What to do with tree debris from damaging winds

GRAND RAPIDS, Mich. (WOOD) — The cleanup and restoration efforts are underway after damaging winds led to the largest power outage in Michigan’s history, according to Consumers Energy and DTE Energy.

Gov. Rick Snyder said Thursday that one-third of the utility companies’ customers lost power as the strong winds swept through Michigan the day prior. Consumers Energy has said it could take until Sunday to full restore power to all of its affected customers.


Utility crews have been working around the clock since the winds picked up and the calls started coming in.

They aren’t the only ones who have been busy. In Grand Rapids, firefighters responded to nearly double the normal amount of calls – 141 in total between 7 a.m. Wednesday and 7 a.m. Thursday morning. City traffic officials also handled 114 emergency calls – nearly nine times more than a typical day, according to city spokesman Steve Guitar.

schoolcraft tipped semi
A semi tipped over by high winds rests on US-131 in Schoolcraft. (Rebecca Orwig via ReportIt)

The call lines were also lit up at Kalamazoo County central dispatch. The Kalamazoo County Sheriff’s Office said dispatchers handled numerous calls about downed trees and wires in more than 145 locations.

Fire departments throughout the county were also busy responding to fires triggered by downed lines that were fanned by strong winds. Dozens of calls were logged, including one for a tree that impaled an occupied car in a Pavilion Township driveway.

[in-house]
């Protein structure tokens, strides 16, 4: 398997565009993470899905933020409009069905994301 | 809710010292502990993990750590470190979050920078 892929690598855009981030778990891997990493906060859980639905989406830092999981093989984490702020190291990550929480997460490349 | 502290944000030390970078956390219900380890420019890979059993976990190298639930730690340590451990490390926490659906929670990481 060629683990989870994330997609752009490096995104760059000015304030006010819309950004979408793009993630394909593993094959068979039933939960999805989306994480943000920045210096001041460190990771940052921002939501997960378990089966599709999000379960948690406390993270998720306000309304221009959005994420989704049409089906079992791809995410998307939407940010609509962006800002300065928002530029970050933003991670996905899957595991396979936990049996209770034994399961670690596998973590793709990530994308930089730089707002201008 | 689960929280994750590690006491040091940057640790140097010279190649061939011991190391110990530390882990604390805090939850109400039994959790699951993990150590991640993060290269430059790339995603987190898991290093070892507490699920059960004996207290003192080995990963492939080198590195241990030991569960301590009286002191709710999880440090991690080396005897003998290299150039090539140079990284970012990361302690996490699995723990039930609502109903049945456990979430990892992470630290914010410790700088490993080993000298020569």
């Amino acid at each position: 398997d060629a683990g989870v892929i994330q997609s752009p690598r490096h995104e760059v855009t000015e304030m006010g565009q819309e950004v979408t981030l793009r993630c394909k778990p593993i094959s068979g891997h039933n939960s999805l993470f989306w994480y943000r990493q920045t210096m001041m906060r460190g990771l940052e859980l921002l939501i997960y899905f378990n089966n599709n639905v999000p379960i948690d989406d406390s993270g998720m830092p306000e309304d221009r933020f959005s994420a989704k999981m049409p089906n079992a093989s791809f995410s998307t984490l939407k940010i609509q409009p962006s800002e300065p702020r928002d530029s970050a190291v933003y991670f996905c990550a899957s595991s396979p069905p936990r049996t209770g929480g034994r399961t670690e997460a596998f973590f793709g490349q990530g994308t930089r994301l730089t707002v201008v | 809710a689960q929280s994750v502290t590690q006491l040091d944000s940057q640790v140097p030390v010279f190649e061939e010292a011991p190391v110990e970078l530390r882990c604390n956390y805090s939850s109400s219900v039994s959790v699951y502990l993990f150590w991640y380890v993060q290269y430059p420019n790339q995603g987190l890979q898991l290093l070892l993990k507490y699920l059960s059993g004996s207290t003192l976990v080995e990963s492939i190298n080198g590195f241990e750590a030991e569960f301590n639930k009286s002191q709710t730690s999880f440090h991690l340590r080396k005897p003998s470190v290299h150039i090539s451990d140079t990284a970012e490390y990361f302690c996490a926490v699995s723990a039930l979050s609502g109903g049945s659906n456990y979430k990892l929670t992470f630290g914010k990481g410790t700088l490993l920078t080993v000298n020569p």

Cities are starting to set up drop-off sites for residents with downed tree limbs.

Grand Rapids residents can drop off tree branches at 2001 Butterworth SW from 9 a.m. to 6 p.m. on March 11, 18, 25 and the week of March 27. Grand Rapids will also offer curbside pickup of yard waste beginning March 27.

“There’s a lot of brush around the city. A lot of residents are picking up from the limbs. It’s a service we can provide to help our citizens to know, in a time of need, the city wants to reach out and be helpful to them,” Grand Rapids Public Services Director James Hurt told 24 Hour News 8.

East Grand Rapids will pick up tree branches and limbs from March 13 to 17, following the established yard debris pickup schedule. Limbs should be cut into four-foot lengths and piled next to the curb for pickup. Small branches should be tossed into paper yard waste bags or a reusable container no larger than 32 gallons.

East Grand Rapids will resume its regularly scheduled yard debris pickup the week of April 3.

For people whose local municipalities aren’t offering curb side pickup or waste drop offs, businesses like Cannonsburg Wood Products in Rockford are a good resource. They offer free dropoff for logs, $20 for brush dropped off from a pickup-sized trailer and $40 for a dump trailer.

–24 Hour News 8’s Lynsey Mukomel contributed to this report.